In regard to her contemporaries, I'm not sure if they knew much about the process of movie-making but every Old Hollywood actress knew the pose that suited her best, know what angle the camera and light should hit her face at.
Such things were compulsory at MGM's finishing school.
- Thank you, H.O.T.! Love to hear that about Sheridan & Carson.
- Betty Grable only quit movies. She was hugely popular on radio with her husband Phil Harris. She was tired of movie making work and all the sitting around. She'd been in vaudeville and theatre from childhood. Jack Cole did the choreography on one of her last films and later said that she "had had it with show business," and wanted a more normal life.
- Nice-to-know, R325. Only a few pages ago we discussed how many star's (then important) radio work is not acknowledged because it's not displayed on IMDb.
- You have your blondes confused, r325.
"Alice Faye only quit movies. She was hugely popular on radio with her husband Phil Harris. She was tired of movie making."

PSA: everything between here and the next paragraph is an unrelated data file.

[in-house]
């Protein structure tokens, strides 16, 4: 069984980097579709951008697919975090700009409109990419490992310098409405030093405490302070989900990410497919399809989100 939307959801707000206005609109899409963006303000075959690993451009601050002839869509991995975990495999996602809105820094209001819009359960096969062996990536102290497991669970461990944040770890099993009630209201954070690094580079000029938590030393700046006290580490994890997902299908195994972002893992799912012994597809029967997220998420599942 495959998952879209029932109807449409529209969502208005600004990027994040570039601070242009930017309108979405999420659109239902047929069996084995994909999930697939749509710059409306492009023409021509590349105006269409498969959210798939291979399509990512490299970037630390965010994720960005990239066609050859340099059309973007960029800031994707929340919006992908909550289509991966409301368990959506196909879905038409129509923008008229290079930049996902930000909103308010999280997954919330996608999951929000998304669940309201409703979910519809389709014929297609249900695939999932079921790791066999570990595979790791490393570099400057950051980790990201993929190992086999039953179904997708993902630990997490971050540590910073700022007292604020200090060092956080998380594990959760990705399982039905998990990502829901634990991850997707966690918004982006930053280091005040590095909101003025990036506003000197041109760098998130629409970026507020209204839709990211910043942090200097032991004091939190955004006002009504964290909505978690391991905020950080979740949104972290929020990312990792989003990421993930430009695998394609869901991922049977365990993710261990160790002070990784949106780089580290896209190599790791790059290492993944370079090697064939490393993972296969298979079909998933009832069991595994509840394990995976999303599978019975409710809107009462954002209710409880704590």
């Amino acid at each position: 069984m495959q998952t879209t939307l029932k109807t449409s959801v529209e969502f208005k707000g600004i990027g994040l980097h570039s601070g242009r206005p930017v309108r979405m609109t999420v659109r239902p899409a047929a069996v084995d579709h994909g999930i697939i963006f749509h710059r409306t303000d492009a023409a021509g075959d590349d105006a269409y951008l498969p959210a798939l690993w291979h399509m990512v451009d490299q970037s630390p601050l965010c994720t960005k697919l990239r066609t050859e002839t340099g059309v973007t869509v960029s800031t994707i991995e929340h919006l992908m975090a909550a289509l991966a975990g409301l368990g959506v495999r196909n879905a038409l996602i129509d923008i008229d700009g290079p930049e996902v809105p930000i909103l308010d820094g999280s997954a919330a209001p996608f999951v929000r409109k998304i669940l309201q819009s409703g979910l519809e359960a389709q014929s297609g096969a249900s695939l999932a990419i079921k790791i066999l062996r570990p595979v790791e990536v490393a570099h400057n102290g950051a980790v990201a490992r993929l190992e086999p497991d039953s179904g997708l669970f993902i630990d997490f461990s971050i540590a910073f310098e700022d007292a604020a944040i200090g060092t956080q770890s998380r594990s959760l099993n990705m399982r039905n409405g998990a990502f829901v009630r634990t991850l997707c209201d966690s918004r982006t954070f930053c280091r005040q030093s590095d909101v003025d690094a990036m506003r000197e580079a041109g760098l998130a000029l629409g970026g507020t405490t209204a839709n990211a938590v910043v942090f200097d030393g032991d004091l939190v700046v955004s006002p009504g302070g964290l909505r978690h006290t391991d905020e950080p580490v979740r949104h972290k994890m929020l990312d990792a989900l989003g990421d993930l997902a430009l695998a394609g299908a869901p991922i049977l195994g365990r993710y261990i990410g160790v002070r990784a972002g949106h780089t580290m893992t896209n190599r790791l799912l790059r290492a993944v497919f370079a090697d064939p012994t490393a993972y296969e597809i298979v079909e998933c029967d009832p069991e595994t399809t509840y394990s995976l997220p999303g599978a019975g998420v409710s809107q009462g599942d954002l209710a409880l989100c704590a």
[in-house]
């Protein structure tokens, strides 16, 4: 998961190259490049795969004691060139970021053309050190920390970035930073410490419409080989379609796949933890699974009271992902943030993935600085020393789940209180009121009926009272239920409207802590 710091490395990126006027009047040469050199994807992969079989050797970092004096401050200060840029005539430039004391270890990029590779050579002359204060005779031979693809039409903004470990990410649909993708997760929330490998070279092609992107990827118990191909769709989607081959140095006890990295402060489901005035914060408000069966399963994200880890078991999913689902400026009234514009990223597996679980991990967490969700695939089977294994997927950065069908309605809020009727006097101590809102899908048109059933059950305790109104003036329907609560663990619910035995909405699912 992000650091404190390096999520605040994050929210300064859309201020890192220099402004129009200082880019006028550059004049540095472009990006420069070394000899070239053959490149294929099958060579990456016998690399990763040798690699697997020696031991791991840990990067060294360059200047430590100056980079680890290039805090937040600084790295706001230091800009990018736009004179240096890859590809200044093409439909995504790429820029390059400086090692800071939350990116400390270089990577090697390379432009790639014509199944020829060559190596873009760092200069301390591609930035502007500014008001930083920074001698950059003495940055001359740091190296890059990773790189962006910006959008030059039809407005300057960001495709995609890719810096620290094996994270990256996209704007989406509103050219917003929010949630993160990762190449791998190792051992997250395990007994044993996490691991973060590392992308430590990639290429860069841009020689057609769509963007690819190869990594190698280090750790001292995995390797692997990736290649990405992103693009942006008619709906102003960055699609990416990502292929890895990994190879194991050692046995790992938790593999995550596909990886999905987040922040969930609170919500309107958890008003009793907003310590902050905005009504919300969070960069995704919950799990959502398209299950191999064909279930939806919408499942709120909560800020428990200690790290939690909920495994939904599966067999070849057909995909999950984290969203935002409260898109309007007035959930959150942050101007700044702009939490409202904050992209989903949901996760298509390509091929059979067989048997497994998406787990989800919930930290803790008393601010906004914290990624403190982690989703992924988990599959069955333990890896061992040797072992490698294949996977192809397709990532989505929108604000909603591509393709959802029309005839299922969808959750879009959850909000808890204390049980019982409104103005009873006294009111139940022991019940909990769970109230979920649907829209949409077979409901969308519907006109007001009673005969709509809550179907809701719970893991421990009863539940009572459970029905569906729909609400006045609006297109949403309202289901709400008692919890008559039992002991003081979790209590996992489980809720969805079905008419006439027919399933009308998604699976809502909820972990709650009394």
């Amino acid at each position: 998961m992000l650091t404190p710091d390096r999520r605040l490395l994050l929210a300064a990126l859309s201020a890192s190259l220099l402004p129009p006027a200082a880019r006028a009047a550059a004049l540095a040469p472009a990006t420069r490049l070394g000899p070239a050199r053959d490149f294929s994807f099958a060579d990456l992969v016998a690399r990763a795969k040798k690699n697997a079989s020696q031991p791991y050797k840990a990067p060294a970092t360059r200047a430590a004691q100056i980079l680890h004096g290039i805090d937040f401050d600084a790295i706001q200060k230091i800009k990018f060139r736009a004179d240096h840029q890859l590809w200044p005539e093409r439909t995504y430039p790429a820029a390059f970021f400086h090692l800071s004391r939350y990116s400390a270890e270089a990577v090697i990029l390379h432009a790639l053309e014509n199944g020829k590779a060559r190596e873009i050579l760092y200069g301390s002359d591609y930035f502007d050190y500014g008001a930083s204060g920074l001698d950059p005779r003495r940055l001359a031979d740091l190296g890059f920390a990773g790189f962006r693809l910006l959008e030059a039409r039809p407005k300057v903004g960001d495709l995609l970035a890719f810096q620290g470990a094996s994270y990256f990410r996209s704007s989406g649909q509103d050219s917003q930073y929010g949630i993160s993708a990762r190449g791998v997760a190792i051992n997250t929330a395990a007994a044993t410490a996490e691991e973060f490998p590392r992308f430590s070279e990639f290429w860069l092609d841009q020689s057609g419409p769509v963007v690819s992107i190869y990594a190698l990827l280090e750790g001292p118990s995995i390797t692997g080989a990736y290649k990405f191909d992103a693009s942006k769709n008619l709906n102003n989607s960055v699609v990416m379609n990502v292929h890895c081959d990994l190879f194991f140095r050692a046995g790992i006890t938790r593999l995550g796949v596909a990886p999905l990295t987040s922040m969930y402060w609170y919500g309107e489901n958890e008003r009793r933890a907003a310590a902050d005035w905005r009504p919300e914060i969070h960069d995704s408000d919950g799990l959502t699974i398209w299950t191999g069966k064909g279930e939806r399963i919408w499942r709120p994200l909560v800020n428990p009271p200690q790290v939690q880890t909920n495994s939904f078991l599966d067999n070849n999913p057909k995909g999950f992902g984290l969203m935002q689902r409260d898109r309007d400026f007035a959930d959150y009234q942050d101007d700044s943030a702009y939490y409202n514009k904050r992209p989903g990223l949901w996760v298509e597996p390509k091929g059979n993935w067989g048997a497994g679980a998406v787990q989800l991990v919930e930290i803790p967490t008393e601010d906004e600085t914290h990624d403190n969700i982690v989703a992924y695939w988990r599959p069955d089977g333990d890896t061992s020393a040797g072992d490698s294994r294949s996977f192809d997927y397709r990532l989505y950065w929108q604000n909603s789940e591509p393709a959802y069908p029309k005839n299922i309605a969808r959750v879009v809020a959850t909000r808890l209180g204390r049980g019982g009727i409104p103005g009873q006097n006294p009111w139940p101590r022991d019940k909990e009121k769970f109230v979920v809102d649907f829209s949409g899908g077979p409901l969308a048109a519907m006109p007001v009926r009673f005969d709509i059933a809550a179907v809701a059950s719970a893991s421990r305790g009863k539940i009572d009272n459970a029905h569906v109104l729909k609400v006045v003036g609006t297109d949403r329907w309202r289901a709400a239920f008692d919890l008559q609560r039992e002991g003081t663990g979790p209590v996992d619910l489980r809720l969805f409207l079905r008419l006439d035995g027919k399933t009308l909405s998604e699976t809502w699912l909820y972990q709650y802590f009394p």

- I wanted to come back on because I thought of something I remembered earlier today. As most of us know, George Cukor was a good friend to Joan Crawford. He once paid a visit to her dressing room. Dad later told me who he was. I'll never forget the sight of Rock Hudson in Hollywood in the late 50's and early 60's. He was such a beautiful man. He looked like a guy who would be the life of the party (any party)! He had loads of charisma & was tall, engaging, down to earth, fit, lean, a clear, booming voice and lovely manners. There were whispers about him being gay. I felt bad when I discovered along with the rest of the world that he had Aids. Lastly, Andy Williams was a beautiful man. I met him one day in Beverly Hills by accident. He had the most beautiful manner, eyes, smile and vibe. He was just so handsome. RIP Mr. Williams.